Incorporating prognostic information into treatment decisions in chronic lymphocytic leukemia
- First Online:
- Cite this article as:
- Jain, N. & Lamanna, N. Curr Oncol Rep (2009) 11: 353. doi:10.1007/s11912-009-0048-9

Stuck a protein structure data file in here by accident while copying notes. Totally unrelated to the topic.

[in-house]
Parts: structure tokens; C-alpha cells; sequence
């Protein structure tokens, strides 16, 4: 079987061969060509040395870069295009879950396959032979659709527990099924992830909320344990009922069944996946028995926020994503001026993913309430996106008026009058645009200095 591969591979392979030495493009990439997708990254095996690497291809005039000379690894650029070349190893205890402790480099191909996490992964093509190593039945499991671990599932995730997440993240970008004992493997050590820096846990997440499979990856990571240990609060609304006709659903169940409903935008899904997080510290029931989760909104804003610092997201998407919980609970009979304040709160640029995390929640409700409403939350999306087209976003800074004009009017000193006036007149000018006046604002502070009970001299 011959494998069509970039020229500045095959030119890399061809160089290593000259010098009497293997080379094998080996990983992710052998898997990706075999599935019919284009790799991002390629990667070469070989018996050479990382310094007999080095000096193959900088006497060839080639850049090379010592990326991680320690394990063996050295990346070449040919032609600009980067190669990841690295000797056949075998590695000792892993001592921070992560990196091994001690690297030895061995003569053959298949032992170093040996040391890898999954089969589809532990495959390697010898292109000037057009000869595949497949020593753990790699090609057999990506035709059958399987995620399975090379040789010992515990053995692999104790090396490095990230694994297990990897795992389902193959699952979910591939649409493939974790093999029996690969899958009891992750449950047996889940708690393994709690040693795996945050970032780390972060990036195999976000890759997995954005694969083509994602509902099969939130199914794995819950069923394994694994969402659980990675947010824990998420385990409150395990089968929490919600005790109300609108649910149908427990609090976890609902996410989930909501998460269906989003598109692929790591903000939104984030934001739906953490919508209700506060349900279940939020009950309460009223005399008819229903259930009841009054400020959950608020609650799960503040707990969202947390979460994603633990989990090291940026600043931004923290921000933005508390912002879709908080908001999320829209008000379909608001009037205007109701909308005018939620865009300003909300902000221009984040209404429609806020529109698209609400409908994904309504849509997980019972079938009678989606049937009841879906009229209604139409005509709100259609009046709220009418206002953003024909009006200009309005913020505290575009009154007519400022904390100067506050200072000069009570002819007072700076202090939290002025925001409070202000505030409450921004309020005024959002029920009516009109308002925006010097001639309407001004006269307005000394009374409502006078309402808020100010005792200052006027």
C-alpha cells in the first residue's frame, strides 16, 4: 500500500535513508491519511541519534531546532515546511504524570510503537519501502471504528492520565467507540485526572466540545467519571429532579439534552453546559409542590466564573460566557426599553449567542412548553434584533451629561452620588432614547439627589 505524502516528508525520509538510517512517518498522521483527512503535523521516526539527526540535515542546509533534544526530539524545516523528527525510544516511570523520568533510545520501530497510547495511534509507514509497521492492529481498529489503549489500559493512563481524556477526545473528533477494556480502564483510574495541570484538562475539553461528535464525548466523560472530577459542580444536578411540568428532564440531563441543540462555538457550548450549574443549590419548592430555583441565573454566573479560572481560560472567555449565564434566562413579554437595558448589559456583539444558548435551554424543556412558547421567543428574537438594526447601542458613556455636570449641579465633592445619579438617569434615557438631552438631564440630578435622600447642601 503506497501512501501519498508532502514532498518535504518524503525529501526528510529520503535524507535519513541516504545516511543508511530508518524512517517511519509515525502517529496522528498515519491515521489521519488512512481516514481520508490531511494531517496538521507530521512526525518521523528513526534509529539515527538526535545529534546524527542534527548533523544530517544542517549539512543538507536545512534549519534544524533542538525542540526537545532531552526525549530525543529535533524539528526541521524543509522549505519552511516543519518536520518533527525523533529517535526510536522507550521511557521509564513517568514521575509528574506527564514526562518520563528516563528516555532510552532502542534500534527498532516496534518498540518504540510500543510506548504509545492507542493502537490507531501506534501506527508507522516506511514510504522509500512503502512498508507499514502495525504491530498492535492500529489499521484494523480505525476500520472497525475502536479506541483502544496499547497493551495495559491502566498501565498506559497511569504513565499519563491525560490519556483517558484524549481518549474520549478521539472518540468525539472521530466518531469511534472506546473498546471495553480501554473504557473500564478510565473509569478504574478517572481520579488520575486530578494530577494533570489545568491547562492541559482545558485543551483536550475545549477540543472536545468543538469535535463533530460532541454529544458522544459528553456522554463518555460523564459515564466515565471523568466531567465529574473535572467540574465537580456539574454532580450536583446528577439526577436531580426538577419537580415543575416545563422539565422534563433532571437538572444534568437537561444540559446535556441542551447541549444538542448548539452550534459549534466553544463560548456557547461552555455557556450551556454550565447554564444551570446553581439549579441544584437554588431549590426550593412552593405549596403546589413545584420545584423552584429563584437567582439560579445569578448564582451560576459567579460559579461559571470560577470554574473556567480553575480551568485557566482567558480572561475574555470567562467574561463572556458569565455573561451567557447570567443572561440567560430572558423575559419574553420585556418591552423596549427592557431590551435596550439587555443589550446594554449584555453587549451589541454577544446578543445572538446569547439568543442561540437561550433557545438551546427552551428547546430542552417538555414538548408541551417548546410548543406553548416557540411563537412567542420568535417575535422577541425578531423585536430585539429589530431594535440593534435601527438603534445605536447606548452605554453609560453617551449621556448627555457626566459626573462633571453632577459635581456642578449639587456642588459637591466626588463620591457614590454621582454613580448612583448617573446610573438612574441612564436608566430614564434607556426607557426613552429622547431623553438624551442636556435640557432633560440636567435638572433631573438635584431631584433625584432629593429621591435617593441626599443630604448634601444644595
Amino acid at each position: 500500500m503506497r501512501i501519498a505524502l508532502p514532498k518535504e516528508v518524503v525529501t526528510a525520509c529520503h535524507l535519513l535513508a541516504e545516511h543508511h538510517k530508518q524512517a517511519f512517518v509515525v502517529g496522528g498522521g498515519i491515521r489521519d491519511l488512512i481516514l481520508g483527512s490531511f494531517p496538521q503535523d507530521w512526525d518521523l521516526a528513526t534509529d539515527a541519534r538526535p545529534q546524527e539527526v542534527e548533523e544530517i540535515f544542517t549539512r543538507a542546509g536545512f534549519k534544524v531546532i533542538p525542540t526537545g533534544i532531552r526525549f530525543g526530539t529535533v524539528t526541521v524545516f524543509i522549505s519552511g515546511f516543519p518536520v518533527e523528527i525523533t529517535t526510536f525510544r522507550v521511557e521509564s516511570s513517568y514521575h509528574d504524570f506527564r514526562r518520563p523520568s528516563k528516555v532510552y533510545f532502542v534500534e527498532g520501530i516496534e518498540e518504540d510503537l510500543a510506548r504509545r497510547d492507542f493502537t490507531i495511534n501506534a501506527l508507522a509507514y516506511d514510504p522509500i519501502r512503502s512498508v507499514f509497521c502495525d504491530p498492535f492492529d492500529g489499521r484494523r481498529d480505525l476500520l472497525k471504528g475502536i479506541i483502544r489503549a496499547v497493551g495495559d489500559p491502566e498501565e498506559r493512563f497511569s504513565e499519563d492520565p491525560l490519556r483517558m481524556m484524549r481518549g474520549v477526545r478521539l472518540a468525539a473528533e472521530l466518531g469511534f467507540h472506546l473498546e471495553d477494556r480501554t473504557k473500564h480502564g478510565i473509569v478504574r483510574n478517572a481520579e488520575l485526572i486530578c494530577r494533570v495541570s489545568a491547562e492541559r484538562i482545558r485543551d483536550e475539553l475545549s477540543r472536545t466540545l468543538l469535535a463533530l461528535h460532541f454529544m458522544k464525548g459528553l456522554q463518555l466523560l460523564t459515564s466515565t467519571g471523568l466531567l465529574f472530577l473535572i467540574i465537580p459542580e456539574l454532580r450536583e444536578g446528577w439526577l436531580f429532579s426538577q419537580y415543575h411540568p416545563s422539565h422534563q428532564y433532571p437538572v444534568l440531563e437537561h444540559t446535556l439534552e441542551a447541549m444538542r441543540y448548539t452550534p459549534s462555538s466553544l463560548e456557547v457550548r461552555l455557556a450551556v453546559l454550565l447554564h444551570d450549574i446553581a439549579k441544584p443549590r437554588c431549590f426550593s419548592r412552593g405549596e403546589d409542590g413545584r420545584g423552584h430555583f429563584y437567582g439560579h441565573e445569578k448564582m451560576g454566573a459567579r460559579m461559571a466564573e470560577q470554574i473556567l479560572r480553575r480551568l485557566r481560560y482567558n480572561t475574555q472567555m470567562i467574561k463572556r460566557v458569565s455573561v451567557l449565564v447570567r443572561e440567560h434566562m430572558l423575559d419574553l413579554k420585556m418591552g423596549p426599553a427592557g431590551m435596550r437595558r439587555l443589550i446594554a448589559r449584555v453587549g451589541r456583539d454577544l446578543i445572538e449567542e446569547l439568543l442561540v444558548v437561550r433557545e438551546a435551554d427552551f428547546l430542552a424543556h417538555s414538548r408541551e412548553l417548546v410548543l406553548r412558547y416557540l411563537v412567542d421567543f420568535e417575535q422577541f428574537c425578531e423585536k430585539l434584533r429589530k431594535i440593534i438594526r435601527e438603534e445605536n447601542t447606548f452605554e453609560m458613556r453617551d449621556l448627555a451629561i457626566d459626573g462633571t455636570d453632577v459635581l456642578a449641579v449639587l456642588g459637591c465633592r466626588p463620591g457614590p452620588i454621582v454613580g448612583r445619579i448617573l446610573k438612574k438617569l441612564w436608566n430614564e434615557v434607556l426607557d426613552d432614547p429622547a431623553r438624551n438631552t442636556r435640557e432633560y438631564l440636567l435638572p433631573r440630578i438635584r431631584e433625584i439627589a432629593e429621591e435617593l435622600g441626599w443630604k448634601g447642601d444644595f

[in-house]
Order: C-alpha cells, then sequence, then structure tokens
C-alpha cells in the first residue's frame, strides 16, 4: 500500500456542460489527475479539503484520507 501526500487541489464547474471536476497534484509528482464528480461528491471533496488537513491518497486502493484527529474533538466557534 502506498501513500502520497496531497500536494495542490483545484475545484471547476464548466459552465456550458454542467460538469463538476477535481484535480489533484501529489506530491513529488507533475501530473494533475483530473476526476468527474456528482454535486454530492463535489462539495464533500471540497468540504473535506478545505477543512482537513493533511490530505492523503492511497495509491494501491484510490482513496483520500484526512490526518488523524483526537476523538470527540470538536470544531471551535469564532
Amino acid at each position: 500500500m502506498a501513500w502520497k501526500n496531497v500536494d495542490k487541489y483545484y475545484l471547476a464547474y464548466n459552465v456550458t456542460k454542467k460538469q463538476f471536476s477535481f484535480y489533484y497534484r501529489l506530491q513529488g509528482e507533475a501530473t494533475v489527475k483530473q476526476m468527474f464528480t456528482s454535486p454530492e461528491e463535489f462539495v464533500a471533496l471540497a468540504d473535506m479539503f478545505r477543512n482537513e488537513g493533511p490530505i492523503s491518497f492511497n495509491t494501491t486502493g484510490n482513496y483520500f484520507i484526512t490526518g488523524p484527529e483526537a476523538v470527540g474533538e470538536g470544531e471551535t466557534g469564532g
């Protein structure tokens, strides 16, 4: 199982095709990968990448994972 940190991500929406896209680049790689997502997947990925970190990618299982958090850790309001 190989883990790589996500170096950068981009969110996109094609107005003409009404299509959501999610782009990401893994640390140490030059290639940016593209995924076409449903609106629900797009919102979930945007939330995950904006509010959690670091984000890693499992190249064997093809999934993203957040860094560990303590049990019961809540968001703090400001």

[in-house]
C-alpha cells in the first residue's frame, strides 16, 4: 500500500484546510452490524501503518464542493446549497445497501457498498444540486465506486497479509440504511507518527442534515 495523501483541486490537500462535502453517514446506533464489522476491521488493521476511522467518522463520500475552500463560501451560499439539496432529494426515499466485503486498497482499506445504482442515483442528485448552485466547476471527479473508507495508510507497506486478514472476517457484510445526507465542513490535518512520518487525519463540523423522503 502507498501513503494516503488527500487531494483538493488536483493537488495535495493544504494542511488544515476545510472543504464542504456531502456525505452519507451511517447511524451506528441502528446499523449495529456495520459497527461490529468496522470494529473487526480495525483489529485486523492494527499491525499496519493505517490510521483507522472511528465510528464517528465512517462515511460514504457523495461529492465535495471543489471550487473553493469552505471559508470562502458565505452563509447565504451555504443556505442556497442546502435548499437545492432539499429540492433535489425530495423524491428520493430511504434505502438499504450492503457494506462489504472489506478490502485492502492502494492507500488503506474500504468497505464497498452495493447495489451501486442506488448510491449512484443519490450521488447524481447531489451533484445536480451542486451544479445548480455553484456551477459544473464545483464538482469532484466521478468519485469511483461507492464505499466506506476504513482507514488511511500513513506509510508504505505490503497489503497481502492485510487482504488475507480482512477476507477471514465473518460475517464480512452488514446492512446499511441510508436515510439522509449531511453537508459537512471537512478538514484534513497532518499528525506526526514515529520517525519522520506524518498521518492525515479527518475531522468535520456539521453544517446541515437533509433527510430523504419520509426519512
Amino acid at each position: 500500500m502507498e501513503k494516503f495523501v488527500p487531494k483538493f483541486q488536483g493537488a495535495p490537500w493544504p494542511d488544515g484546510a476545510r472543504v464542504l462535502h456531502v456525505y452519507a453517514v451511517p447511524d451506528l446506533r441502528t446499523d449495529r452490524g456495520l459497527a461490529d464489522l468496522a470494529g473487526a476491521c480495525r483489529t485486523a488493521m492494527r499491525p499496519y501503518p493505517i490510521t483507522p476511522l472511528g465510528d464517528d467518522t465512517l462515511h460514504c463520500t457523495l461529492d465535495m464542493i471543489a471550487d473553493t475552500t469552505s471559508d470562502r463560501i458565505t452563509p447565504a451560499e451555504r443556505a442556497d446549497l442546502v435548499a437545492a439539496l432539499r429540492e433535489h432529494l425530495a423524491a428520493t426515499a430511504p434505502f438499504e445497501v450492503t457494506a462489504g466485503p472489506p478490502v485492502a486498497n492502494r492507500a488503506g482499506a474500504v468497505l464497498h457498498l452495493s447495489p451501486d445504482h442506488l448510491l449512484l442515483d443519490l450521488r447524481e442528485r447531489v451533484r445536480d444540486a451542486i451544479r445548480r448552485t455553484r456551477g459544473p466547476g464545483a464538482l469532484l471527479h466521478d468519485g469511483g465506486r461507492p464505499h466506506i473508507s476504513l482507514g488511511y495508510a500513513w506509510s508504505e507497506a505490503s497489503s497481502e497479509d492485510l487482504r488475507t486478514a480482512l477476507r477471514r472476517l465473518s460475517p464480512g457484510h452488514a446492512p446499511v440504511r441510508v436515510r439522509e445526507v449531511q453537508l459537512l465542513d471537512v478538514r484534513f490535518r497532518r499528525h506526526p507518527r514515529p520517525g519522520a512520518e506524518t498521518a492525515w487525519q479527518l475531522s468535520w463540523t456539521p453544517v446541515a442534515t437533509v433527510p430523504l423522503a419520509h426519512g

Most patients with chronic lymphocytic leukemia are diagnosed at an early stage, when traditional staging systems fail to distinguish those with an aggressive disease course from those with an excellent prognosis. This failure underscores the need for better prognostic markers. Although many markers have been explored, this review focuses on the newer and most clinically relevant markers: cytogenetic aberrations, zeta-associated protein 70, immunoglobulin mutational status, and CD38 expression. Although these markers have been shown to predict outcomes for groups of patients, individual patients may have a variable course; therefore, the outcome for any one patient remains hard to predict. To date, no study has shown a benefit from early cytotoxic therapy for any subgroup of patients with chronic lymphocytic leukemia.